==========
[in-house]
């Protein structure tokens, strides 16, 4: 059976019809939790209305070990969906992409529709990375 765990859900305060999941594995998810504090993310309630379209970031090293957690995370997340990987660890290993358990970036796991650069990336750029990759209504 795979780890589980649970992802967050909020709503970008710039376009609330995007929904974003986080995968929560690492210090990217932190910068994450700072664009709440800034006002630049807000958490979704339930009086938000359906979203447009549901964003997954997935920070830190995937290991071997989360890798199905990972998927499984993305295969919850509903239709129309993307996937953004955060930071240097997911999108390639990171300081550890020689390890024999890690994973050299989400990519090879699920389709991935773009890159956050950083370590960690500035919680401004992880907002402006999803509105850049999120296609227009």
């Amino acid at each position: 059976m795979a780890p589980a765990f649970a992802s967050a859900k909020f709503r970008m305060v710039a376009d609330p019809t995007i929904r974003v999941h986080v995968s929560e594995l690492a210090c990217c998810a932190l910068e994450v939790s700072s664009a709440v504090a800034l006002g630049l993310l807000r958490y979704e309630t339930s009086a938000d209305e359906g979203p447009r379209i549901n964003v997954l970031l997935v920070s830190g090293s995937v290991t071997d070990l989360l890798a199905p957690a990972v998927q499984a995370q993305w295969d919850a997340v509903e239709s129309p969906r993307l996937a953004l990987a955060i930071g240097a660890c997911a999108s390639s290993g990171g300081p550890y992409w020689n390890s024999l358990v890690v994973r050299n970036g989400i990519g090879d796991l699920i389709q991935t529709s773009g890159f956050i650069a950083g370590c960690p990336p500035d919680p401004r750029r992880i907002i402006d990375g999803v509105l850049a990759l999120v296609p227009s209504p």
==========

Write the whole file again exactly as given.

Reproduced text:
[in-house]
């Protein structure tokens, strides 16, 4: 059976019809939790209305070990969906992409529709990375 765990859900305060999941594995998810504090993310309630379209970031090293957690995370997340990987660890290993358990970036796991650069990336750029990759209504 795979780890589980649970992802967050909020709503970008710039376009609330995007929904974003986080995968929560690492210090990217932190910068994450700072664009709440800034006002630049807000958490979704339930009086938000359906979203447009549901964003997954997935920070830190995937290991071997989360890798199905990972998927499984993305295969919850509903239709129309993307996937953004955060930071240097997911999108390639990171300081550890020689390890024999890690994973050299989400990519090879699920389709991935773009890159956050950083370590960690500035919680401004992880907002402006999803509105850049999120296609227009």
């Amino acid at each position: 059976m795979a780890p589980a765990f649970a992802s967050a859900k909020f709503r970008m305060v710039a376009d609330p019809t995007i929904r974003v999941h986080v995968s929560e594995l690492a210090c990217c998810a932190l910068e994450v939790s700072s664009a709440v504090a800034l006002g630049l993310l807000r958490y979704e309630t339930s009086a938000d209305e359906g979203p447009r379209i549901n964003v997954l970031l997935v920070s830190g090293s995937v290991t071997d070990l989360l890798a199905p957690a990972v998927q499984a995370q993305w295969d919850a997340v509903e239709s129309p969906r993307l996937a953004l990987a955060i930071g240097a660890c997911a999108s390639s290993g990171g300081p550890y992409w020689n390890s024999l358990v890690v994973r050299n970036g989400i990519g090879d796991l699920i389709q991935t529709s773009g890159f956050i650069a950083g370590c960690p990336p500035d919680p401004r750029r992880i907002i402006d990375g999803v509105l850049a990759l999120v296609p227009s209504p």